Trespass Definition and Legal Meaning

On this page, you'll find the legal definition and meaning of Trespass, written in plain English, along with examples of how it is used.

What is Trespass?

Trespass is entering into another person’s property without permission of the owner or legal authority and causing damages no matter how slight.If it is with an illegal attempt it is crime, it can also be a civil wrong (tort) such as dumping waste or removing trees on the property.In addition to damages, a court may grant an injunction prohibiting any further continuing, repeated or permanent trespass

History and Meaning of Trespass

The legal concept of trespass has been around for centuries, and it is widely recognized in both criminal and civil law. Trespass is defined as the act of intentionally entering onto someone else's property without permission, and it can include physical entry onto the property or interference with the use of the property.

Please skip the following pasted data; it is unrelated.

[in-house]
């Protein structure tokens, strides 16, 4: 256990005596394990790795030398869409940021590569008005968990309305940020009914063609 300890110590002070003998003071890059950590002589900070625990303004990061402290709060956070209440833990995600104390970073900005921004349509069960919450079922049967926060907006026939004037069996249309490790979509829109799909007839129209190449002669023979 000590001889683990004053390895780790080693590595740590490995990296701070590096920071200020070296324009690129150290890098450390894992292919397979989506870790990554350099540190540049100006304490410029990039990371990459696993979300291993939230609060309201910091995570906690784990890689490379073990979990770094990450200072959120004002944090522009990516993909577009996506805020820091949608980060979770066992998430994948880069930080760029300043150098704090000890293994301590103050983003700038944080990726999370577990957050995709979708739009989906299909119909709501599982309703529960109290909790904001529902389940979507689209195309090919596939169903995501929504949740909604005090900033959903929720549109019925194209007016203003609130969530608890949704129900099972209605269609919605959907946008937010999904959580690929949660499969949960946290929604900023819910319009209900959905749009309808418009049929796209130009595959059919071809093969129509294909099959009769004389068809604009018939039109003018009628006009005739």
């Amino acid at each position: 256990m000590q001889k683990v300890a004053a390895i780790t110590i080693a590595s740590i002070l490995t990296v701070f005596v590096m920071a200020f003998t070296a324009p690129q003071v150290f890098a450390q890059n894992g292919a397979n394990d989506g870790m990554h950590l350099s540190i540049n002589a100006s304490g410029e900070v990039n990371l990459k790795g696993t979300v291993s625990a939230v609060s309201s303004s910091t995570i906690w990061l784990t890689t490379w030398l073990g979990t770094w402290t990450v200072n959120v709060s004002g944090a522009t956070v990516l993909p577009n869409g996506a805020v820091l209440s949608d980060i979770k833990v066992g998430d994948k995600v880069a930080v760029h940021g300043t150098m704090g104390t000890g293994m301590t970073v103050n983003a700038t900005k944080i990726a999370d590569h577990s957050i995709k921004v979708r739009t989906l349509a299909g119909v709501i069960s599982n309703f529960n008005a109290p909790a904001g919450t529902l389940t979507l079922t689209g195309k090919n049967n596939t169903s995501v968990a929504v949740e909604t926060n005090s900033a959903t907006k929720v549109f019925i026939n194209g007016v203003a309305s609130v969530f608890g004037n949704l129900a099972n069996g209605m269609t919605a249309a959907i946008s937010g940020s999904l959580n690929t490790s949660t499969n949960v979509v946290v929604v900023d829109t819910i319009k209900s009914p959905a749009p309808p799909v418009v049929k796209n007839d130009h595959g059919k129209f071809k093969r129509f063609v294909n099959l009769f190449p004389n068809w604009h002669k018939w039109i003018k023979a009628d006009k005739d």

Trespass law dates back to medieval times when land ownership was a central issue. At that time, trespass was regarded as a criminal offense, and could result in punishment and imprisonment. As the laws evolved, so did the concept of trespass. Today, trespass is recognized as both a criminal offense and a civil wrong.

Examples of Trespass

  1. A person enters their neighbor's yard without permission and begins to pick the fruit from their fruit tree.
  2. A construction crew enters a homeowner's property without permission and begins to dig a hole for utility work.
  3. A hunter enters onto private property without permission to hunt for game.
  4. A person parks their car on private property without the owner's permission.
  5. A landlord enters a tenant's apartment without permission.

Legal Terms Similar to Trespass

  1. Nuisance - an interference with the use and enjoyment of property caused by a wrongful act.
  2. Conversion - the wrongful exercise of control over someone else's property.
  3. Interference with contractual relations - intentionally interfering with business relationships or contracts to cause economic harm.
  4. Easement - an agreement that allows someone else to use another person's property for a specific purpose, such as a right-of-way.
  5. Adverse possession - acquiring ownership of someone else's property by using it openly and without permission for a period of time specified by law.